Altoids Solar USB Charger

By on October 19, 2013


Total cost is pretty low for everything, depending on where you buy various parts and the batteries. I would say easily under $25 if not under $20. Would probably take about 3 days of full sun to charge 2500mAH batteries, which would give me a full charge on my Galaxy Note by Samsung. 

Step 1: Materials

So, like most of these projects there are only a few basic materials you need to collect and can actually get them all at a Radio Shack or on eBay.

I am using a
6V 80mA Solar Panel from Radio Shack
3x AA Rechargeable NiMH Batteries
1x 1N914 Diode
1x 3AA Battery Holder
1x DPDT Center Off Switch
1x 5mm LED in Chrome Bezel
1x 150ohm Resistor
1x DC-DC USB Converter

As well as basic insulated wiring, solder, soldering iron, pliers, wire strippers, etc. 

Please note that the DC-DC USB Converter I used for this project may or may not work with various Apple products. I only have a Samsung Galaxy Note and it charges perfectly with this device.

Step 2: Wiring Assembly

step2 ste2

I drilled 2 holes in one end for the switch and the LED bezel. I also used some aviation snips to cut a bit out of the lid and side to fit the USB port. I also drilled a hole in the top of the lid near one end for the wires to come in through the solar panel.

I insulated the entire interior because I think it looks a little better.

I started by wiring a diode to the positive on the solar panel as well as soldering wire to the negative. These were both covered with electrician’s tape and then wired through the lid of the tin and the solar panel was mounted with double sided mounting tape. The wires were then soldered to the 2 end points of the dpdt switch.

The battery pack was soldered to the middle points on the dpdt switch and placed in the tin.

Lastly, a resistor was wired to the positive lead on the LED and that was placed, along with the USB port, on the last 2 points on the dpdt switch. It’s important to keep all of the negatives on one side and the positives on the other.

This wiring lets you either flip the switch in one direction to charge the batteries, put it in the middle to turn it off (to prevent excessive over charging), and in the 3rd position the LED comes on and power flows to the USB port. 

Step 3: Interior Layout


You have to be careful to mount the LED in the side of the tin before you solder it to the switch. Otherwise, everything else should be soldered to the switch and then that mounted into the tin. The batteries should fit just perfectly and not want to move at all. I mounted the USB board on the inside of the lid with a piece of double sided mounting tape.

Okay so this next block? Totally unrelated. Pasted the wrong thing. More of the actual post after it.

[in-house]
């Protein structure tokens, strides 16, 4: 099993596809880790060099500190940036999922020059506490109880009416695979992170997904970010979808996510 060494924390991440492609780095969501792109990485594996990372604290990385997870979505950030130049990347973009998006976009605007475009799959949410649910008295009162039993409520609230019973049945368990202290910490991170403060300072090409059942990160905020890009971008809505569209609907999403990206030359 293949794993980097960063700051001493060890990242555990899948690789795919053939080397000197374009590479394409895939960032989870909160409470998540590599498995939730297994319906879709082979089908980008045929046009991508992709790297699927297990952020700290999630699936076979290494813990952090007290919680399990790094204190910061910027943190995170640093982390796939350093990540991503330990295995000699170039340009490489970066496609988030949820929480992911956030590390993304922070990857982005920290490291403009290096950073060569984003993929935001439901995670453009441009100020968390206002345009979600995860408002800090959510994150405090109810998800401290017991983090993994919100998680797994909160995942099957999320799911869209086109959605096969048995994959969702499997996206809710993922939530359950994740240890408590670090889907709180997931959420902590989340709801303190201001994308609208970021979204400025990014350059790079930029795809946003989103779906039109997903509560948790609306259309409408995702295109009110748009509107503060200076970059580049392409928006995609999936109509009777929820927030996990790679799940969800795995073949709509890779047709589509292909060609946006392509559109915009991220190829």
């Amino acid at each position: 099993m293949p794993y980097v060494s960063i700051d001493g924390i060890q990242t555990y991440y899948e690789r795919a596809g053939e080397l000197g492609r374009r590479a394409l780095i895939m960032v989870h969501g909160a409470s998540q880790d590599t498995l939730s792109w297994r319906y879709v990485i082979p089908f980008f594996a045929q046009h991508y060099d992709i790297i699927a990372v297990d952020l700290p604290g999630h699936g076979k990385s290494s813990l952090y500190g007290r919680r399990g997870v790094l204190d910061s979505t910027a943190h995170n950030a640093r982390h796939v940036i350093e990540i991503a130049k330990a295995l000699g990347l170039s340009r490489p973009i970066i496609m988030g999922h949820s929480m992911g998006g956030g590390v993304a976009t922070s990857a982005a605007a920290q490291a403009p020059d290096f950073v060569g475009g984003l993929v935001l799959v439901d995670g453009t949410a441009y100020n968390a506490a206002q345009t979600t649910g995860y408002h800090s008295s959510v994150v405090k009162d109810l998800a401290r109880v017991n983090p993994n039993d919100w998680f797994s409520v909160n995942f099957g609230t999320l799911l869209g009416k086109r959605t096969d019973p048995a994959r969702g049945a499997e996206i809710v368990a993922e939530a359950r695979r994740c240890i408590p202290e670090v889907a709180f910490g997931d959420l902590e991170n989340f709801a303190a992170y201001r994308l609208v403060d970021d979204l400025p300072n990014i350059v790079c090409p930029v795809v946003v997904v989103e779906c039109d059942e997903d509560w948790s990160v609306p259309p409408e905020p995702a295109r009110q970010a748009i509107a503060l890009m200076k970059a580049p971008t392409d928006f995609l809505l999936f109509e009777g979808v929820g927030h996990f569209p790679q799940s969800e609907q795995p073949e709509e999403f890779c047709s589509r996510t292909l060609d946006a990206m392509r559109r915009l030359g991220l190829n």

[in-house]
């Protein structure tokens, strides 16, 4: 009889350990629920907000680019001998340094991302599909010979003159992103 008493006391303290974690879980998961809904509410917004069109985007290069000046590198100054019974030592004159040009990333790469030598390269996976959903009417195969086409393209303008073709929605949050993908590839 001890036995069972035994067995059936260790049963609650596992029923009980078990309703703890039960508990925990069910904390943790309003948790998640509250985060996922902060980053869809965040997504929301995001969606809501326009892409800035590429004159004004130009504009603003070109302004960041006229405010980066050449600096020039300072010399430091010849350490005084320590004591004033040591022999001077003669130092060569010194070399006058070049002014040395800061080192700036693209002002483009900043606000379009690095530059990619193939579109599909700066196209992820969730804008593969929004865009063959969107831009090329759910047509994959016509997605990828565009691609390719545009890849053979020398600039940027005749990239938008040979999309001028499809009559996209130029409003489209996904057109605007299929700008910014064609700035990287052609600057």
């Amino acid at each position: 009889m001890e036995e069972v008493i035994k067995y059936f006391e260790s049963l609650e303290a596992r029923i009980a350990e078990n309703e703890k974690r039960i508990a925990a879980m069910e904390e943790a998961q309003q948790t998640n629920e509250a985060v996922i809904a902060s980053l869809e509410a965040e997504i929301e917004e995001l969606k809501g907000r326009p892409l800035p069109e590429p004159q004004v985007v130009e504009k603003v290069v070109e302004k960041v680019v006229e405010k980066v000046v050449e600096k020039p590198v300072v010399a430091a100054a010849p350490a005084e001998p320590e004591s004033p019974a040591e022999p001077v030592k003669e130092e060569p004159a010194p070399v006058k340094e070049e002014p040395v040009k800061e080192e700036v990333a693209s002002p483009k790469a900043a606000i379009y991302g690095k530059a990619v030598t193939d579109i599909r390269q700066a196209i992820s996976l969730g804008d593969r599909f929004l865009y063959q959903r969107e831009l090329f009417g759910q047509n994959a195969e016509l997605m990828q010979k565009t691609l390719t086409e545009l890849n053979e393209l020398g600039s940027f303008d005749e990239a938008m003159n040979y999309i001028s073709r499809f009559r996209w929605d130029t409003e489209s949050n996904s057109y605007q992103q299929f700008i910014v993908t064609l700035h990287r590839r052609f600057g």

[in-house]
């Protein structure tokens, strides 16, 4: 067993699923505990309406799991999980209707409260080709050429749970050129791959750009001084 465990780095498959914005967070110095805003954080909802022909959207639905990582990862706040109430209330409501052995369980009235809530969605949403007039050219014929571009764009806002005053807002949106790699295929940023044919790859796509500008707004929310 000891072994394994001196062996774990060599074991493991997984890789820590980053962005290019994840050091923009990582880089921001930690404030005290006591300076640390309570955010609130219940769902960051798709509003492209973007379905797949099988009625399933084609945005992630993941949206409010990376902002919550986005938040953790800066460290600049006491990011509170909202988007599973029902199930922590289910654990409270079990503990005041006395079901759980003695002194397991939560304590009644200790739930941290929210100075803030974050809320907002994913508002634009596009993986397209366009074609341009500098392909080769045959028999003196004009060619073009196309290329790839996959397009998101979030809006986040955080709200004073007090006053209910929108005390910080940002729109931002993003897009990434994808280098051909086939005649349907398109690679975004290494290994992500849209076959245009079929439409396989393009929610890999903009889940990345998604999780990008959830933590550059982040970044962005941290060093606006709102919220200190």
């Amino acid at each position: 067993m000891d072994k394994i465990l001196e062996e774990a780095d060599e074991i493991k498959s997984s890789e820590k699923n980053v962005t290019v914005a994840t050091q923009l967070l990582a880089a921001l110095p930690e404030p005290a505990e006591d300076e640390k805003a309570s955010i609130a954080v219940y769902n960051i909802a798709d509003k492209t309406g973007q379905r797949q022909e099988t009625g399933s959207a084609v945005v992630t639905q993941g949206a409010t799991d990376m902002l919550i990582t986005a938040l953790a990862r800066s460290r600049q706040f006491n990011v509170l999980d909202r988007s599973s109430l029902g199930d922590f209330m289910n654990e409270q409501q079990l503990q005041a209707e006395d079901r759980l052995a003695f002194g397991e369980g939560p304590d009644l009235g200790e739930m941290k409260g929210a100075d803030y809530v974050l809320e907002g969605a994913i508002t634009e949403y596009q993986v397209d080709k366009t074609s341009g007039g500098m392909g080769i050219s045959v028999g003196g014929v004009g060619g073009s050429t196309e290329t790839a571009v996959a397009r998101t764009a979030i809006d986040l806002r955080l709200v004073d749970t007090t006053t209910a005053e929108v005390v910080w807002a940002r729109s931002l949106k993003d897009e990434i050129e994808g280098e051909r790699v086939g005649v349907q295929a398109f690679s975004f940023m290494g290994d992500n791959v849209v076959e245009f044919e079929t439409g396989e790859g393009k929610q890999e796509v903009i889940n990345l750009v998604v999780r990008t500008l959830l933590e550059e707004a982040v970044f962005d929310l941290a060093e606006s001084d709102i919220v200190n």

The wire leads for the LED can be fragile, so I found bending them once after heat shrinking all the connections made it a perfect fit to keep them out of the way and from being bent more than necessary. The soldering onto the switch should be very fine because there isn’t a lot of room between the switch and the batteries.


The last thing I did was to pump some hot glue in and around the switch and LED to prevent any wires from moving/shorting/bending/etc.

PLEASE NOTE: The pictures with the 4xAA battery holder are here only as a reference. This gadget will likely work best with the update swapping that out for a 3 AA battery holder, which, conveniently, fits in the tin long ways and gives you a little more room with the switch and LED wiring at one end. 

Step 4: Final Touches

step4 ste4

I found I needed to bend the rim of the lid and tin a little bit to be able to get it to fully close and ‘lock’. After wiring it should be pretty easy to plan out how everything should be laid out and put together. I keep a dead sim card in the tin to make it easier to pry the batteries out because I have an extra set of rechargeable’s if I don’t want to wait for it to charge. There’s not much room for anything more than that. Maybe a little paper slip with basic information about the device would be useful.


About The Survivalist

Total bacon buff. Explorer. Survivalist Expert. Zombie Fanatic/Hunter. Internet Entrepreneur

One Comment

  1. COburner

    October 28, 2013 at 9:27 pm

    USB devices are designed for 5 v., and maybe need a little more than this to charge a battery in the device. Your 3 NiMh 1.2 v. batteries are going to supply 3.8 v. when they are full — borderline at best. Even 4 batts would be marginal for this use in my opinion.

    Your diode should be a Schottky type to minimize voltage drop between solar panel and batteries.

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